The problem of payments is linked to the issues of procurement and contracting, says Seshadri. Many of the IT service providers are publicly listed companies and they shy away from government projects because payments are often not adequate and timely, impacting overall profitability and stock market performance.

Srinivasan R, IT Consultant

An executive with a system integrator (SI) that has worked on key government digital initiatives revealed several instances when products have been delivered but installation sites were not ready leading to payments getting delayed without any fault of the contractor. "The needless delay led to the entire warranty period being lost which impacts the contract margins." A senior industry executive, who didn't want to be named, estimates that almost 80 per cent of the receivables of Indian IT businesses can be attributed to government contracts. The problem is all activities happen in serial order when they should happen in parallel in digitisation projects, adds Patnaik.

Another system integrator (SI) revealed to Business Today that the government was supposed to test the product they delivered over two to three months but the entire exercise took two years which increased the project cost considerably. This is because once the government makes an order, all the resources have to be maintained for the entire period even in case of delays. As a solution, it has become a standard practice for SIs to include the risk contingency cost in the tenders because they do foresee delays. However, he says, its not the right strategy and commitments should be met by both the parties. There should be a level playing field when penalty has to be accrued for delays, he adds (companies generally don't get any interest on payments whatever the delay).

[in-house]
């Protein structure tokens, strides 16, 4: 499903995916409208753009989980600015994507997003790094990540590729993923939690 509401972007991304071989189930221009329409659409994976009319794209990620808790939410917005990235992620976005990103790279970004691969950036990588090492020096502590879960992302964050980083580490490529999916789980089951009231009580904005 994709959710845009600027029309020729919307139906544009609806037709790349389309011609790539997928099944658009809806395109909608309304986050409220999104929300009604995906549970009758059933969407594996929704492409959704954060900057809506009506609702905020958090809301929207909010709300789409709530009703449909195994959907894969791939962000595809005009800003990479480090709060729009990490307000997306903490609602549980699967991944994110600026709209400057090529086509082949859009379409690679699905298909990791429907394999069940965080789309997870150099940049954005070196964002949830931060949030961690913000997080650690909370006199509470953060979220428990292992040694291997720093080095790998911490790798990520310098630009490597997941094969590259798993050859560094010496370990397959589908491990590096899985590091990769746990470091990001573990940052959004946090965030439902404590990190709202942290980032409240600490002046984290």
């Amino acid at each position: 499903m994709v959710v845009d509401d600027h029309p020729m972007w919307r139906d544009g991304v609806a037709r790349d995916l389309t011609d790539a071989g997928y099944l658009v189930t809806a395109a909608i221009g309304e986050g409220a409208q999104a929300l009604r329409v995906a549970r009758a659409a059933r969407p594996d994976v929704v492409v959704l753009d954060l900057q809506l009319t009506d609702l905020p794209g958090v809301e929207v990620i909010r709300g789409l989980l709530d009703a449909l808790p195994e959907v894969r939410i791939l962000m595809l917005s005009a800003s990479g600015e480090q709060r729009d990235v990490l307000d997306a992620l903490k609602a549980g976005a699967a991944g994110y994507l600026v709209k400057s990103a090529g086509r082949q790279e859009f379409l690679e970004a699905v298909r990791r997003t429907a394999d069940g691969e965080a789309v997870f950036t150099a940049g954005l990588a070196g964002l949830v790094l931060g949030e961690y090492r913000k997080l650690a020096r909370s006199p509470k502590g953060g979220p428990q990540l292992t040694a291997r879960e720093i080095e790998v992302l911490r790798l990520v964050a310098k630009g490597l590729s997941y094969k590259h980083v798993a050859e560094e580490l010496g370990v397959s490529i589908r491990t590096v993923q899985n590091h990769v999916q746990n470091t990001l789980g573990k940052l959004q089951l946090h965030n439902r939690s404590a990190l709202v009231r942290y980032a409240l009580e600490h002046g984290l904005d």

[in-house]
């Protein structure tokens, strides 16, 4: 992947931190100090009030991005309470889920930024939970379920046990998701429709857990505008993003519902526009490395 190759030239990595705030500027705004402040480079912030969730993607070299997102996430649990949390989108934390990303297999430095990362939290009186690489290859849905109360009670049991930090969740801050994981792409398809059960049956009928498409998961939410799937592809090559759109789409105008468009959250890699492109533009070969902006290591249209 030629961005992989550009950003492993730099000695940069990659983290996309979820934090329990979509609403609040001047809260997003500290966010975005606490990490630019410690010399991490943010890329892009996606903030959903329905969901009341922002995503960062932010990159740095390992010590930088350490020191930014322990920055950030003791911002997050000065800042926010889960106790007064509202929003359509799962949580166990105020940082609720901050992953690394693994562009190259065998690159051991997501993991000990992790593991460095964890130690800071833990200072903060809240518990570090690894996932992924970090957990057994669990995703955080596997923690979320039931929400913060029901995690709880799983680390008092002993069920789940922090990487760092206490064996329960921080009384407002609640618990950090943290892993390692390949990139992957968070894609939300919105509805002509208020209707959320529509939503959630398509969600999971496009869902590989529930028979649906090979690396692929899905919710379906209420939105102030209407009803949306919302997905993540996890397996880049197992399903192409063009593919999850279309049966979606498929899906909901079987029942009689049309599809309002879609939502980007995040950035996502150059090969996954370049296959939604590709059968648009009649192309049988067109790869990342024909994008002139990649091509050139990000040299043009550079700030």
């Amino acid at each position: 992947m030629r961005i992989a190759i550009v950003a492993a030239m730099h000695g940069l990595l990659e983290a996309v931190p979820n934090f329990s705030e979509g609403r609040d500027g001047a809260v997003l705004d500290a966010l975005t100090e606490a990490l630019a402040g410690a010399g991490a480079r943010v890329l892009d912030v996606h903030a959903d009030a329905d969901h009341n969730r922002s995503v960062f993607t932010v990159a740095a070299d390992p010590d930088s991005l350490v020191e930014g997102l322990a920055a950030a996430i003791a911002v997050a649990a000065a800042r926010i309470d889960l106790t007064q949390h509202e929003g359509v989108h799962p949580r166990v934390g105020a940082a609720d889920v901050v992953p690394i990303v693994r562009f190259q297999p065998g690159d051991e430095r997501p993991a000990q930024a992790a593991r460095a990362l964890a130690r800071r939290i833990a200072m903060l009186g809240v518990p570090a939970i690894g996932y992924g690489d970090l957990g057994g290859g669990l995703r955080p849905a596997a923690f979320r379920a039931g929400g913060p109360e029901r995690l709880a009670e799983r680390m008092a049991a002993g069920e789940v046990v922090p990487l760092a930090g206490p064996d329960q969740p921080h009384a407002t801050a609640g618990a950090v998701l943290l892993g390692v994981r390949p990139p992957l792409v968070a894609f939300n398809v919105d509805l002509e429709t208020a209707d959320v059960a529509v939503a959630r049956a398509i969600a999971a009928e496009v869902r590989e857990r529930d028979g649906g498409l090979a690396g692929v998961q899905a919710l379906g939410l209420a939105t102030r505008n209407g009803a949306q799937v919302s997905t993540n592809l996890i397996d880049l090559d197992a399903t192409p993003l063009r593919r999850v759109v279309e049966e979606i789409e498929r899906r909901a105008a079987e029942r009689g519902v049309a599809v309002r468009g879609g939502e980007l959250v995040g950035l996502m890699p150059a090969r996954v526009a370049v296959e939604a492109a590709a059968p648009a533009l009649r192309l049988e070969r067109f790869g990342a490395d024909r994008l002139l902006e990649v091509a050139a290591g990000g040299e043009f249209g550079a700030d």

The government seems to be listening to the voices from the industry. For GST, Prakash Kumar, CEO of GSTN, says that they acknowledged the industry feedback on payment related issues and did several industry roundtables with Nasscom to sort them out. One major concern, he says, was that payments were made at the end of government projects. It was then that milestones were identified within the GST project and payments staggered accordingly.

All said and done, for IT companies the public sector presents an opportunity like never before with the centre and state governments keen on easing the bottlenecks and ensuring speedy execution of projects.